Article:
A charnel house waited for them inside the parish church. More bodies than Cushing could count filled the interior. Stacks ten corpses high and three rows deep lined the walls, with another score of bodies scattered across the floor. At first, Cushing thought some of them might still be living because he detected movement. As his eyes adjusted to the dim light from the votive candles, he realized the movement resulted from the hordes of maggots and swarms of flies that covered the dead. On a closer look, he saw that the corpses’ legs jutted out at awkward angles, most likely having been broken to prevent the victims from escaping. Their skin was white and shriveled, indicating the bodies had been drained of blood. Considering that very little blood covered the floor, Cushing could only imagine the feeding frenzy that must have occurred.
At least now he knew what had become of the citizens of Mont St. Michel.
Taking the bag from Renaud and placing it on the floor, Cushing removed a dagger and stepped over to the closest victim. Kneeling down on his good leg, he rolled the body onto its front, lifted its head by the hair, and placed the blade against its throat.
“My God,” gasped Renaud. “What are you doing?”
“These people have all been fed on by vampires. If we don’t properly dispose of them, by this time tomorrow they’ll come back as vampires themselves.”
Turning back to the task at hand, Cushing began sawing through the neck, slicing through skin and tissue. When he reached the spine, Cushing placed down the dagger, rested his knees against both shoulder blades, grasped the head in both hands, and twisted. The sickening crack of bones echoed throughout the church. Cushing tossed the severed head into a vacant corner and turned to Renaud.
“Are you going to help?”
Renaud stood silent, pale and trembling. Cushing could not be certain if the young priest would pass out or run away. After a few seconds, Renaud reached into the bag and withdrew a sword. He stepped over to the nearest stack of corpses, picking the body at the top of the outermost stack. Raising the sword over his head, Renaud brought it down onto the corpse’s neck, severing the head in a single blow.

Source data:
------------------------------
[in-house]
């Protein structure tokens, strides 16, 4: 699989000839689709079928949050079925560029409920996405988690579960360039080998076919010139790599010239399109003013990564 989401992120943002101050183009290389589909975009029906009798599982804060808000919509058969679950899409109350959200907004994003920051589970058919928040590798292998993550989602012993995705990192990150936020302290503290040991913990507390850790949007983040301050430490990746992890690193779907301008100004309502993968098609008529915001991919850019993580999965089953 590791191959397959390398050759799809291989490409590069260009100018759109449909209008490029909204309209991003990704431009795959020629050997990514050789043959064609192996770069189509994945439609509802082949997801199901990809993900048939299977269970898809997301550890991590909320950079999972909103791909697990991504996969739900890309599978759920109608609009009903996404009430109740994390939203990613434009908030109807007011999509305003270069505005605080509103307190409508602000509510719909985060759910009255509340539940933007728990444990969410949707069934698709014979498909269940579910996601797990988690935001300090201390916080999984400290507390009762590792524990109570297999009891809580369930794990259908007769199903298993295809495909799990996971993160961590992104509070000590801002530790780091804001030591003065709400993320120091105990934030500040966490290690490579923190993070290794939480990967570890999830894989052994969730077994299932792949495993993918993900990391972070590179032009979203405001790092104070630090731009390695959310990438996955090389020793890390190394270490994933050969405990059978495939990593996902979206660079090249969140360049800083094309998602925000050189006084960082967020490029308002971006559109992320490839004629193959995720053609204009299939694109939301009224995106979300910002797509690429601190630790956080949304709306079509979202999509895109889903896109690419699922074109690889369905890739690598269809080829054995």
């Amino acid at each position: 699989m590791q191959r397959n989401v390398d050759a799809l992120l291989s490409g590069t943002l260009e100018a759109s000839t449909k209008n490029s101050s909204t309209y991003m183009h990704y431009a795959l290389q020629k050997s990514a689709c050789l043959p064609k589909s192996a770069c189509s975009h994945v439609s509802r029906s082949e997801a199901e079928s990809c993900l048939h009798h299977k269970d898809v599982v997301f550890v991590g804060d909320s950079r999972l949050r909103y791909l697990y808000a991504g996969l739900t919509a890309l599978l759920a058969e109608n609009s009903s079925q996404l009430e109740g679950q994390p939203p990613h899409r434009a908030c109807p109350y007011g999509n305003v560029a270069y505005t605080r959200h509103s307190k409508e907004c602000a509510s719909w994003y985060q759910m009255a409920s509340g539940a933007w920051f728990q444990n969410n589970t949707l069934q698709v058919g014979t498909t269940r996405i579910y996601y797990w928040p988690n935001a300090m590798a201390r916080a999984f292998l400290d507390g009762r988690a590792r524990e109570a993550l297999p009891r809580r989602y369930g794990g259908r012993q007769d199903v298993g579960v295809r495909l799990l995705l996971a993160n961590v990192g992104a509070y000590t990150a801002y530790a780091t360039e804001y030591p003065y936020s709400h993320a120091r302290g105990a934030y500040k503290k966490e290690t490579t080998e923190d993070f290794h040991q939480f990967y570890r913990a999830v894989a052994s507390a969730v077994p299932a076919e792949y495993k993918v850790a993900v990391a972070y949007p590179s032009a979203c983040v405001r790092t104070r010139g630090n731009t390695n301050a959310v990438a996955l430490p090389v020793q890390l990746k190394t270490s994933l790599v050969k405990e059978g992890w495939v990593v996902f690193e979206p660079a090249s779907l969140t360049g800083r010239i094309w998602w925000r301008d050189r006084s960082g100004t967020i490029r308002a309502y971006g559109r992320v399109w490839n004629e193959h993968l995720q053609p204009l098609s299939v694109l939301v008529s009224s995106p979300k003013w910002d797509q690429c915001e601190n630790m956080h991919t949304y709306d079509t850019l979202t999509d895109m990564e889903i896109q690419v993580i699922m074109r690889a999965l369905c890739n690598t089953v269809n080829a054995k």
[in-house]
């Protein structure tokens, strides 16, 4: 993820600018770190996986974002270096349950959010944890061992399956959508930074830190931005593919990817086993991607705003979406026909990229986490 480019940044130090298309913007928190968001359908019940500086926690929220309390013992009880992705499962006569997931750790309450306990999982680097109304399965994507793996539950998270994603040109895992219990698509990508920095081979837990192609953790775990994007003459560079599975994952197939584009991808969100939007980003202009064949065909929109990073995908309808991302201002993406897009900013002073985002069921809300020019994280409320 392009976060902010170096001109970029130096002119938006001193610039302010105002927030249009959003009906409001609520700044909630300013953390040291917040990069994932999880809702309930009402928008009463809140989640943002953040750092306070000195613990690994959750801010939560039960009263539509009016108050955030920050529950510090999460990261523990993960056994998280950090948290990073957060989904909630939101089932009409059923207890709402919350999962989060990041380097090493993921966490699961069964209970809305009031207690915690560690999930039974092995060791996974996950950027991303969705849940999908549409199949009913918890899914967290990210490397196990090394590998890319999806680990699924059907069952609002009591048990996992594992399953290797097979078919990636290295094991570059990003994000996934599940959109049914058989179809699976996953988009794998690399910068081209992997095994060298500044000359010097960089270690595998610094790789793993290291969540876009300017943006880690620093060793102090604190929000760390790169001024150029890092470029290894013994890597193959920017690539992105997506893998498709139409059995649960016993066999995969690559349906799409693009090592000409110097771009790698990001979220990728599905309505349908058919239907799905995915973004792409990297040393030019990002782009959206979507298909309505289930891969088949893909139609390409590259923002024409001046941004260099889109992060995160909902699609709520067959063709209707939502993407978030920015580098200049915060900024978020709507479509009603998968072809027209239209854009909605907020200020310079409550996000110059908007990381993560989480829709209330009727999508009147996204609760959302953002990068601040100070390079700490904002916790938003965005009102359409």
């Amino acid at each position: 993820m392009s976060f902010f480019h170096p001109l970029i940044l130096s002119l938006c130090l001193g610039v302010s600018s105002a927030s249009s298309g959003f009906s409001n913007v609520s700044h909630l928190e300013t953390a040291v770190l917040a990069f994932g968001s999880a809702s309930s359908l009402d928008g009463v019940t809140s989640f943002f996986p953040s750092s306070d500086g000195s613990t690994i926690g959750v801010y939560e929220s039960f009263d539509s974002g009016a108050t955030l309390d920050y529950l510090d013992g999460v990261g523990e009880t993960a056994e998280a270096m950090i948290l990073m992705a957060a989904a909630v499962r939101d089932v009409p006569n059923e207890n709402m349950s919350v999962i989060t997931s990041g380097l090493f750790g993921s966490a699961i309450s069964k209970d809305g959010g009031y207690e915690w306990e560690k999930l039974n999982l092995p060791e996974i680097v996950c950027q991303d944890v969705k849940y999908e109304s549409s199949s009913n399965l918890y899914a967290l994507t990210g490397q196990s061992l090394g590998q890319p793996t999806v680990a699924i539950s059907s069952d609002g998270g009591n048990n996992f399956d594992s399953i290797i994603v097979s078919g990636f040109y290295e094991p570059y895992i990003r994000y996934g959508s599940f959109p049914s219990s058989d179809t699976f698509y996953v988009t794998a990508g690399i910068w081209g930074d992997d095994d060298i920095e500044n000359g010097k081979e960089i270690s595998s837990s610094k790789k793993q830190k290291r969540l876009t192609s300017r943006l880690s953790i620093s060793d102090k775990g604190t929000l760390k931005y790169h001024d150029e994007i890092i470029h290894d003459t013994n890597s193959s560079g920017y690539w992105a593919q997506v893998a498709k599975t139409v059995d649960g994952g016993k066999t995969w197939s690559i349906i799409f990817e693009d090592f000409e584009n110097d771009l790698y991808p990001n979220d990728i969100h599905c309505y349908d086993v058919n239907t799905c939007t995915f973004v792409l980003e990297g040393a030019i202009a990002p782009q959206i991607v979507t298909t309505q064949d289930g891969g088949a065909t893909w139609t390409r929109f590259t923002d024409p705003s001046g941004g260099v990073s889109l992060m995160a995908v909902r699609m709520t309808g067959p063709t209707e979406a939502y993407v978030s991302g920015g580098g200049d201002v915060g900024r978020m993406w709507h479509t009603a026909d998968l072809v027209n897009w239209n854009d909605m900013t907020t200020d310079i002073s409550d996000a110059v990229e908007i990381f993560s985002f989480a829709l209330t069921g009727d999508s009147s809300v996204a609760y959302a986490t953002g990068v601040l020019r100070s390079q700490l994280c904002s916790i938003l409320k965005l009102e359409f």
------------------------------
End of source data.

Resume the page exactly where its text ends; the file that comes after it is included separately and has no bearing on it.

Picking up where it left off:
It took the men nearly four hours to complete their grisly task. Ideally, they would have staked each body through the heart and set it on fire to ensure that it would not come back as one of the undead, however, Cushing did not have enough stakes for the former, and he hesitated over the latter for fear of setting off a conflagration that might burn out half the city. He would need to be satisfied that by beheading the bodies he had done enough to ensure they would not arise. In either case, it had cost him valuable time.
Renaud followed Cushing out of the parish church and into the courtyard. Gore splattered the front of his robe. He dragged the sword behind him, the blade tip banging down each step. His eyes stared blankly into the distance, focused on nothing in particular.
“Jacques,” Cushing whispered.
The young priest staggered by, oblivious to his mentor.
“Jacques.” Cushing said it more forcefully.
This time Renaud responded. He stopped in front of Cushing and glanced around, finally focusing on the older man as if he had never seen him before. “What?”
“Why don’t you wait here?”
“You need my help.”
“I can manage.” Cushing led Renaud back to the stairs of the parish church and helped him to sit. “You stay here. I’ll be back soon.”
“I am tired.” Renaud plopped down and dropped the sword. It made a loud clang as it hit the stone. “Call me if you need help.”
Cushing limped back inside the church to recover the bag Renaud had left behind. Kneeling down for so many hours to behead the undead had taken its toll on his crippled leg, causing it to throb constantly. No matter, for he needed to complete his task despite the pain. He pulled out a pair of stakes, slid them between his pants and the small of his back, and slung the bag over his shoulder. Exiting the church, he passed by Renaud without saying a word. The young priest sat stoically on the step, as silent and emotionless as a cathedral’s gargoyle. Cushing continued across the courtyard. Once on Grand Rue, he made his way toward the abbey.
Grand Rue turned into a flight of stairs that wound up the Cliffside and circled around the base of the abbey. Romanesque walls towered one hundred feet into the night, forming an unscalable and impenetrable fortress protecting the monastery at its summit. He knew from the architectural drawings he had studied that there were only two ways to gain access. The first, for pulling supplies up the side of the cliff, consisted of an access ramp at a seventy-five-degree angle along the abbey’s southern façade, a small stone slide he knew he would never be able to climb. The other was the narrow stairway that wound up the southeastern façade between the exterior wall and the abbey’s outer wall. Access to this stairway was through a pair of thick wooden doors built into the base of the Chatelet Towers, twin fortifications towering thirty feet in height that guarded the abbey’s entrance.
As Cushing approached Chatelet Towers, he noticed the wooden doors were open. Not exactly open, though. The doors lay on the stone staircase where they landed after being knocked off their hinges. Beneath them, he could see the remains of the crossbeam, snapped in half like a twig. Kneeling beside the nearest door, he saw that deep scratch marks had been gouged into the wood.
He looked out the entranceway to the east. An azure sky stretched across the horizon, backlighting the tree line along the shore, and the undersides of the clouds glowed yellow. Dawn approached.